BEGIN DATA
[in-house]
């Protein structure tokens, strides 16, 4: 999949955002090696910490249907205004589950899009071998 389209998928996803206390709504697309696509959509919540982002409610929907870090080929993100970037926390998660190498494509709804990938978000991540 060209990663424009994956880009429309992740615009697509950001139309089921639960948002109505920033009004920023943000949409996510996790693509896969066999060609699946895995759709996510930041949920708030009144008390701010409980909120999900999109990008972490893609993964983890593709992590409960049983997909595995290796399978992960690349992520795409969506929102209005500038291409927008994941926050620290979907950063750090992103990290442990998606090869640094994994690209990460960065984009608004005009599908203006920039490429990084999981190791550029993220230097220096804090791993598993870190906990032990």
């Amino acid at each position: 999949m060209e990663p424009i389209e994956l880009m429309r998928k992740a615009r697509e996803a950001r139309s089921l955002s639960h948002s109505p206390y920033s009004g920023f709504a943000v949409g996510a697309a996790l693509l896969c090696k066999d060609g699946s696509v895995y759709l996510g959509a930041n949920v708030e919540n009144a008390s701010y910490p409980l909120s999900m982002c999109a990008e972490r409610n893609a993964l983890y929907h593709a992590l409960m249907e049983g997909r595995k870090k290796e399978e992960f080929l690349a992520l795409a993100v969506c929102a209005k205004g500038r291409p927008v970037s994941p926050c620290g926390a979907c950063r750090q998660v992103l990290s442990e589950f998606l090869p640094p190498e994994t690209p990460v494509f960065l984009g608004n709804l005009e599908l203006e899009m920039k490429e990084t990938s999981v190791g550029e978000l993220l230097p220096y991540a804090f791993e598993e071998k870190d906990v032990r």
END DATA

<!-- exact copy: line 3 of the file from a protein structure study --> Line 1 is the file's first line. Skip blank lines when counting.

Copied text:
């Amino acid at each position: 999949m060209e990663p424009i389209e994956l880009m429309r998928k992740a615009r697509e996803a950001r139309s089921l955002s639960h948002s109505p206390y920033s009004g920023f709504a943000v949409g996510a697309a996790l693509l896969c090696k066999d060609g699946s696509v895995y759709l996510g959509a930041n949920v708030e919540n009144a008390s701010y910490p409980l909120s999900m982002c999109a990008e972490r409610n893609a993964l983890y929907h593709a992590l409960m249907e049983g997909r595995k870090k290796e399978e992960f080929l690349a992520l795409a993100v969506c929102a209005k205004g500038r291409p927008v970037s994941p926050c620290g926390a979907c950063r750090q998660v992103l990290s442990e589950f998606l090869p640094p190498e994994t690209p990460v494509f960065l984009g608004n709804l005009e599908l203006e899009m920039k490429e990084t990938s999981v190791g550029e978000l993220l230097p220096y991540a804090f791993e598993e071998k870190d906990v032990r």